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  • MichelleMedenblik

FRAGMENTS | Alfred Eisenstadt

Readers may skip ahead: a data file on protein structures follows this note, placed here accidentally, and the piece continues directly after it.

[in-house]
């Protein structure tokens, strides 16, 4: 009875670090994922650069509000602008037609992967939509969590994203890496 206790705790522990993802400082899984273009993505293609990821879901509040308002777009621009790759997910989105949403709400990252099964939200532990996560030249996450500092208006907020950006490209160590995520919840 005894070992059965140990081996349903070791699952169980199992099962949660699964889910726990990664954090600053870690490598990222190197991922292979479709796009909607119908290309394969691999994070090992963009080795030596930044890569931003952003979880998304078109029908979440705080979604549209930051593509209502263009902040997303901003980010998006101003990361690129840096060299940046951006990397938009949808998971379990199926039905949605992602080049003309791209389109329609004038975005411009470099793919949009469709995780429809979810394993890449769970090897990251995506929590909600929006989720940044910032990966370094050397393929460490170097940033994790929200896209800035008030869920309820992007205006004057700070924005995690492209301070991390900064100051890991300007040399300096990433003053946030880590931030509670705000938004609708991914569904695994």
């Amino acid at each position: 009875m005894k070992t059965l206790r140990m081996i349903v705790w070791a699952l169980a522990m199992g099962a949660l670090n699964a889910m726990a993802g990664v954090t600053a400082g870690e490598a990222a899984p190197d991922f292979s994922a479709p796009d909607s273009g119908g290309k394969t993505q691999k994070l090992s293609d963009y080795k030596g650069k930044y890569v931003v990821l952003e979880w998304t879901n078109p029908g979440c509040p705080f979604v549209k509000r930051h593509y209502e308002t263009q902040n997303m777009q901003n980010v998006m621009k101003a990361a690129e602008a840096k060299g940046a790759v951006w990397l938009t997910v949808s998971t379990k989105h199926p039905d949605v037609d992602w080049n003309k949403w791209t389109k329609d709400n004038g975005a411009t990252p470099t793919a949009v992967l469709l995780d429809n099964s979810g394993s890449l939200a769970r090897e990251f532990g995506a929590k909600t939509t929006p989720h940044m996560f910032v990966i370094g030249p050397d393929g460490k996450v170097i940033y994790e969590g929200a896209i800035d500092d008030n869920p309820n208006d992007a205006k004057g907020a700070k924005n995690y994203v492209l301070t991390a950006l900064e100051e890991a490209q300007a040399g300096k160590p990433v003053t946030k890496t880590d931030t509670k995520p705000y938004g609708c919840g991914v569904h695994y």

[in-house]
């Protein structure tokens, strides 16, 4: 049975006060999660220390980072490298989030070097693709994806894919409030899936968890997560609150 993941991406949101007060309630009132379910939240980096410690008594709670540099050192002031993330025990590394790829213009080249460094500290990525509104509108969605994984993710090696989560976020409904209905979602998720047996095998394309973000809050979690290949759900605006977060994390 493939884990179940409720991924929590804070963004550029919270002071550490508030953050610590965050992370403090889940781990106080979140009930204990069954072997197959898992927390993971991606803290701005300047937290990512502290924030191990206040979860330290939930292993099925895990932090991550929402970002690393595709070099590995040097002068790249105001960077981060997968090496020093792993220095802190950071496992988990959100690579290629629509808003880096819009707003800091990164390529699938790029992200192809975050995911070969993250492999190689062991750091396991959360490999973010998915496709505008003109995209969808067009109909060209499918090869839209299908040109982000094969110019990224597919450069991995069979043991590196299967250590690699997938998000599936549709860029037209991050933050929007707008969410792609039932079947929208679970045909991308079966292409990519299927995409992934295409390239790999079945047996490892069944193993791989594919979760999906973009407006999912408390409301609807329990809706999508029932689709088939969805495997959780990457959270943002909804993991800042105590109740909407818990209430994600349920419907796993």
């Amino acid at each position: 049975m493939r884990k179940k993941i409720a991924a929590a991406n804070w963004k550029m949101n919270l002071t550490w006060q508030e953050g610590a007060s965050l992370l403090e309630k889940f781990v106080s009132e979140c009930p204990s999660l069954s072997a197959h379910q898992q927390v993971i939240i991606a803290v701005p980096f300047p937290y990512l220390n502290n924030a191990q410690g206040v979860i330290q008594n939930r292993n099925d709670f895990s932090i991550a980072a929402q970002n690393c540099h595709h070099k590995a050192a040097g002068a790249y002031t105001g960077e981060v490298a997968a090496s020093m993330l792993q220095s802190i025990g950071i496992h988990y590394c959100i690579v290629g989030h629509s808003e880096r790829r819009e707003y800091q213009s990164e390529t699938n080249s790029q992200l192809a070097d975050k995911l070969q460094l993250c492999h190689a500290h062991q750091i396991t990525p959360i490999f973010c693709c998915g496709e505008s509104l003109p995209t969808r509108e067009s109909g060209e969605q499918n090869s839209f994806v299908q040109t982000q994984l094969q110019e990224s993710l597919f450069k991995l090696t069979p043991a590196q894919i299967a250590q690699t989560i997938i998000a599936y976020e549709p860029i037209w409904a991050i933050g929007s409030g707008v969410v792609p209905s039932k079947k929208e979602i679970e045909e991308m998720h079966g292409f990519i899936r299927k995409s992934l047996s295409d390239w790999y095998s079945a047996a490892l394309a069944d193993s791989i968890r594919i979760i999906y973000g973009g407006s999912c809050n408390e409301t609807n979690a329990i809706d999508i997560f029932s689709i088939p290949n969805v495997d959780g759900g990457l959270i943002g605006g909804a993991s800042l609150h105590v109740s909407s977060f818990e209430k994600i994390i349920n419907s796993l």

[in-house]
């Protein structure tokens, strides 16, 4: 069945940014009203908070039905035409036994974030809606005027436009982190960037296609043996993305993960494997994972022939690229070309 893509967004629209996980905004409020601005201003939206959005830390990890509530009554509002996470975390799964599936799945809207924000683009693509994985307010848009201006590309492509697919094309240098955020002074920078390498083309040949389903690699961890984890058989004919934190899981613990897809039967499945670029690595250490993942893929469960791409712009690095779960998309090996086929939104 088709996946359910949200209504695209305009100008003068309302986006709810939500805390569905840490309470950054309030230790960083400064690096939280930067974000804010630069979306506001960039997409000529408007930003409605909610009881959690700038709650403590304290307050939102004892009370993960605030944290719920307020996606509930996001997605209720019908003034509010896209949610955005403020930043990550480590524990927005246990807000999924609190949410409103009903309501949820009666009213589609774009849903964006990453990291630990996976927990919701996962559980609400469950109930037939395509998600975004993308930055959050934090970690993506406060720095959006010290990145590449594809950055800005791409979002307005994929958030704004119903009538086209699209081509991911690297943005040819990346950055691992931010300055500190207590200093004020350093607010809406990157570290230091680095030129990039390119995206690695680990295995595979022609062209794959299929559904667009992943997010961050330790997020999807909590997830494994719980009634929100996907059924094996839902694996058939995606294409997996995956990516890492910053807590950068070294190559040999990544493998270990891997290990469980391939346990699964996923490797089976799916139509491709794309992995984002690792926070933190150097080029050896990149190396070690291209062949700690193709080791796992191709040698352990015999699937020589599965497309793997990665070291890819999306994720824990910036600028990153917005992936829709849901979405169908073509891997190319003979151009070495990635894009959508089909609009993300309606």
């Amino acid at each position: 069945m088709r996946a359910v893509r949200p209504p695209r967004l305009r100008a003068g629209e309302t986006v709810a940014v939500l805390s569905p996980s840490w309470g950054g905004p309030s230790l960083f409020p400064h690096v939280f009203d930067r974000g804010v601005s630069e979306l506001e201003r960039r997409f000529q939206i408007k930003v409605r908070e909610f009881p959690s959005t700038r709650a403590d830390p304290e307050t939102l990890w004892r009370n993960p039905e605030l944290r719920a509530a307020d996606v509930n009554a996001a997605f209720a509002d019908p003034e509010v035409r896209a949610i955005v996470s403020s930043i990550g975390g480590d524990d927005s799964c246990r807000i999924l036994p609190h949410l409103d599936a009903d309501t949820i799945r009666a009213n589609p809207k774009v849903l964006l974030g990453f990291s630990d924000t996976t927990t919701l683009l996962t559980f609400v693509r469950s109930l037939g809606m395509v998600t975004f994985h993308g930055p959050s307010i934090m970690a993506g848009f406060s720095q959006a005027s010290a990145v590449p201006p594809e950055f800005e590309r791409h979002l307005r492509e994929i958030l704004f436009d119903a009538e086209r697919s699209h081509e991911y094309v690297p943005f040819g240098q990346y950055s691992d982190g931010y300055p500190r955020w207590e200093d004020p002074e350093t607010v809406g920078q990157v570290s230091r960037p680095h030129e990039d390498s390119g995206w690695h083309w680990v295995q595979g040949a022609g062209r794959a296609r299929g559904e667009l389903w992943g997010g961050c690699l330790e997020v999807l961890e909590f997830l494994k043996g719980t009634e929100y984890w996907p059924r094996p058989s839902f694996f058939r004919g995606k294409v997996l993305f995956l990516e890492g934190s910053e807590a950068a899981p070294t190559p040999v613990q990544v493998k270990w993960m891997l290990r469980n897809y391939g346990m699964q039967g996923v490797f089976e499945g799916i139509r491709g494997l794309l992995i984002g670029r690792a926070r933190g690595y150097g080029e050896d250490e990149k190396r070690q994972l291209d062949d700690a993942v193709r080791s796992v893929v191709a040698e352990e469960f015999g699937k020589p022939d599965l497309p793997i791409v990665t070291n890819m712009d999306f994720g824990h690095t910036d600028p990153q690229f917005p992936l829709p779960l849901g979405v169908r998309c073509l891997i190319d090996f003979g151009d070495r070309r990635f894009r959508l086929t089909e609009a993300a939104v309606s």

On December 7, 1941, Japan bombed Pearl Harbor and brought an immediate end to discussions of American policy. Widespread recruitment became the order of the hour and train stations and airports were filled with women hanging on to their men, with islands of sadness and loneliness hovering around them. More than 15,000,000 men and women served in World War II, two-thirds of them conscripts. Regulations and rationing forced the home front to get used to living without new cars, typewriters, bicycles and cooking stoves, as well as less coffee, sugar, fuel, shoes, canned fruits, vegetables and meats. But the real difficulty was living with the news of the losses that kept multiplying. 300,000 American soldiers lost their lives in combat zones and another 600,000 were wounded. In the pictures, a series of photographs by Alfred Eisenstadt

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